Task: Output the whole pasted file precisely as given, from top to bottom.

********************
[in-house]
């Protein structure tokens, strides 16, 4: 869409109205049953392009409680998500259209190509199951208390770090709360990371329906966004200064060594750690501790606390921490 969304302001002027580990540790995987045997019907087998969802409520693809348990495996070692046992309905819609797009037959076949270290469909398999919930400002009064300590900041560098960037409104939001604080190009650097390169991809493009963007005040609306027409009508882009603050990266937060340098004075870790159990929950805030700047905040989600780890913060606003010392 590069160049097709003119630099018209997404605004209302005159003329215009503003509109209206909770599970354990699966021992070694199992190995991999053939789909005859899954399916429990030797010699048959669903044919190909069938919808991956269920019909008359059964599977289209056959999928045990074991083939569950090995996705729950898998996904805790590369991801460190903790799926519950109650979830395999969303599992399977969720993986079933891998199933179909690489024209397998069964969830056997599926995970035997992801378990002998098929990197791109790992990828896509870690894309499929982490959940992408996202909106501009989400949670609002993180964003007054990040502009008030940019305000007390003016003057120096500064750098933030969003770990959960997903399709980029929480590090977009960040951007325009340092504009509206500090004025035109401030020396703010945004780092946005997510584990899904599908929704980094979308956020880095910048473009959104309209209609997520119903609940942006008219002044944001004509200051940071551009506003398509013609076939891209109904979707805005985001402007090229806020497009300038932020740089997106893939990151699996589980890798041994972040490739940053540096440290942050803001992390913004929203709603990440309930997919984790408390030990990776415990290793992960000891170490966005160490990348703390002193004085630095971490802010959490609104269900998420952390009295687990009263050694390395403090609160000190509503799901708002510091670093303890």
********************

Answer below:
[in-house]
């Protein structure tokens, strides 16, 4: 869409109205049953392009409680998500259209190509199951208390770090709360990371329906966004200064060594750690501790606390921490 969304302001002027580990540790995987045997019907087998969802409520693809348990495996070692046992309905819609797009037959076949270290469909398999919930400002009064300590900041560098960037409104939001604080190009650097390169991809493009963007005040609306027409009508882009603050990266937060340098004075870790159990929950805030700047905040989600780890913060606003010392 590069160049097709003119630099018209997404605004209302005159003329215009503003509109209206909770599970354990699966021992070694199992190995991999053939789909005859899954399916429990030797010699048959669903044919190909069938919808991956269920019909008359059964599977289209056959999928045990074991083939569950090995996705729950898998996904805790590369991801460190903790799926519950109650979830395999969303599992399977969720993986079933891998199933179909690489024209397998069964969830056997599926995970035997992801378990002998098929990197791109790992990828896509870690894309499929982490959940992408996202909106501009989400949670609002993180964003007054990040502009008030940019305000007390003016003057120096500064750098933030969003770990959960997903399709980029929480590090977009960040951007325009340092504009509206500090004025035109401030020396703010945004780092946005997510584990899904599908929704980094979308956020880095910048473009959104309209209609997520119903609940942006008219002044944001004509200051940071551009506003398509013609076939891209109904979707805005985001402007090229806020497009300038932020740089997106893939990151699996589980890798041994972040490739940053540096440290942050803001992390913004929203709603990440309930997919984790408390030990990776415990290793992960000891170490966005160490990348703390002193004085630095971490802010959490609104269900998420952390009295687990009263050694390395403090609160000190509503799901708002510091670093303890």